Provide A Good Quality Of Life

Provide a good quality of life by supporting your cat with a good quality of life. This means ensuring your cat is comfortable and happy, providing good nutrition with Nulo cat food, hydration, and medical care. You also need to make sure you have the help of a veterinarian who can provide excellent care for your kitty. Achieving this will help ensure that they have a good quality of life while they are suffering from colitis in the long run.

Keep Hands Clean

Maintaining hygiene is one of the trickiest and also the most important things in a pet parent’s life.

  • Wash hands with soap and water after handling the cat or touching its litter box.

  • Wash your hands if you've touched anything besides the pet food, such as raw meat or eggs, to prevent spreading bacteria from those items onto their food bowl. This will help prevent passing any germs from your food to your kitty.

  • Wash hands before and after administering medications for ulcerative colitis (like antibiotics) to avoid exposing your kitty's gut to pathogens that may be present on your hands and could potentially cause a flare-up of symptoms.

Vaccinate Your Kitty Against Common Viruses

Panleukopenia is a highly contagious disease that can be transmitted to people. Feline leukemia virus and feline immunodeficiency virus are linked to the development of lymphoma in cats, so it’s important to get your kitty vaccinated against these infections as well. A vaccination program should begin at six weeks old and be completed by 16 weeks old when kittens are fully protected against infections with these viruses.

Stress Reduction

Stress is a very real trigger for ulcerative colitis. If you haven't considered this before, it's important to look into how your cat's environment can cause stress and how you can mitigate it. Some potential causes of stress include:

  • Changes in the environment—a new home or pet

  • Changes in routine—a change of diet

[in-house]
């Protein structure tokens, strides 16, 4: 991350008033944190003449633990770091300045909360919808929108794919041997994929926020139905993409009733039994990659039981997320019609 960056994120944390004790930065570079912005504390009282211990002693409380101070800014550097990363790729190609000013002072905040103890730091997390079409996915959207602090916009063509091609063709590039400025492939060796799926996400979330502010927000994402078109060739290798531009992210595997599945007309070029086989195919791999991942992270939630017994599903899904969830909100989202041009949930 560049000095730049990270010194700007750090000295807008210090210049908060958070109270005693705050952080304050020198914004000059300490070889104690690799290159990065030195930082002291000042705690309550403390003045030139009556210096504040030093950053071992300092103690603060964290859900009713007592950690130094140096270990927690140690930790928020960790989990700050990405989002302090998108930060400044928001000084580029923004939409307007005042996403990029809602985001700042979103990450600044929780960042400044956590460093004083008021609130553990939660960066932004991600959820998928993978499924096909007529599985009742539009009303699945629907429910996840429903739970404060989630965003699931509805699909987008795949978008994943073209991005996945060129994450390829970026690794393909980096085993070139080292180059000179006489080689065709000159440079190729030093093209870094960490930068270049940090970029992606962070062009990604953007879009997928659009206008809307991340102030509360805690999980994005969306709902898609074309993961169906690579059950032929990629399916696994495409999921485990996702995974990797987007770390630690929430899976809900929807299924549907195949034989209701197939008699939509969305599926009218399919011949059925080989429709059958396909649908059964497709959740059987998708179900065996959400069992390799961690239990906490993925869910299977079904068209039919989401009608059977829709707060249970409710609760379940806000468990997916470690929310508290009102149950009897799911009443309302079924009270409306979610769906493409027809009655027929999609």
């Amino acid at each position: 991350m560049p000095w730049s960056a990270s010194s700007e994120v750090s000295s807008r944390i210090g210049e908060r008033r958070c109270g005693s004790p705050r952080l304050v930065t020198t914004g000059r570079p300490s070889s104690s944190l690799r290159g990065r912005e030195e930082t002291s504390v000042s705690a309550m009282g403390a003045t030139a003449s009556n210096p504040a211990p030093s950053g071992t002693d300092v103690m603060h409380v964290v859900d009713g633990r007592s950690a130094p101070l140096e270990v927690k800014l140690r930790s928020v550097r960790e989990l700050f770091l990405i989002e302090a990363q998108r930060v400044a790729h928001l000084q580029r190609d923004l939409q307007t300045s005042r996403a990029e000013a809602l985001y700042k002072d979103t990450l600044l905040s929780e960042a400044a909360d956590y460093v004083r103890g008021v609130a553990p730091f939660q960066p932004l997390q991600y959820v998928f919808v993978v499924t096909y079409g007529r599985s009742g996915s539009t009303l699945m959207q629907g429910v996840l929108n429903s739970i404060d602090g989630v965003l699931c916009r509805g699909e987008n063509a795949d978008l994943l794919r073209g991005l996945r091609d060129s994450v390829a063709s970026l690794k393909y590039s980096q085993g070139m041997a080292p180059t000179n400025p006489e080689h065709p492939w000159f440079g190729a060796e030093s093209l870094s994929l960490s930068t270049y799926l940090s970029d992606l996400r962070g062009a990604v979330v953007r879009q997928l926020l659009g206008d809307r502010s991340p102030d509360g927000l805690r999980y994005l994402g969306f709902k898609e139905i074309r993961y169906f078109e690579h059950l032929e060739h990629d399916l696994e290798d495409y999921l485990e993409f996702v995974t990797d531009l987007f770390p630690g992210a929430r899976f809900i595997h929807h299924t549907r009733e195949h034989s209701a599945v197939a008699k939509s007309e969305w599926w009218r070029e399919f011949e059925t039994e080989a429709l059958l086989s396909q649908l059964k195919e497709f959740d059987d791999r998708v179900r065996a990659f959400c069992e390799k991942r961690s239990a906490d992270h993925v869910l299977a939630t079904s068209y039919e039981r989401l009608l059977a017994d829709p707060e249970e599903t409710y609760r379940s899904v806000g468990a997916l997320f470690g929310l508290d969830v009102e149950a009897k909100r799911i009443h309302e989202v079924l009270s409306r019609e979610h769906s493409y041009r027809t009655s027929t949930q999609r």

Treating Inflammation Of The Colon

Ulcerative colitis, or inflammatory bowel disease, is a form of colitis or inflammation of the colon. The condition causes ulcers and sores that can affect any part of your body's large intestine (colon).

There are two types of ulcerative colitis:

  • Ulcerative proctitis affects only the rectum (the end portion of the large intestine). It may occur with Crohn's disease (a type of inflammatory bowel disease) but is most often found on its own. It is typically accompanied by diarrhea, which can be treated with Panacur or Metronidazole for cats. Cats might also suffer from acid reflux, which leads to vomiting. The same can be dealt with Metoclopramide for quick relief.

  • In proctosigmoiditis, inflammation occurs in the rectum and sigmoid colon, that is, the lower end of the colon. Sucralfate for cats is a standard treatment for treating the disease.

  • Histiocytic ulcerative colitis is a rare occurrence in felines as it falls in the autoimmune category, with periodic acid-Schiff (PAS) positive histiocytes. Vets may prescribe a course of Famotidine for cats to cure the condition.


The best way to protect your kitty from ulcerative colitis is by keeping him at a healthy weight and providing adequate hydration and good quality nutrition. Stress reduction techniques like pheromone therapy from Feliway Optimum may also be helpful.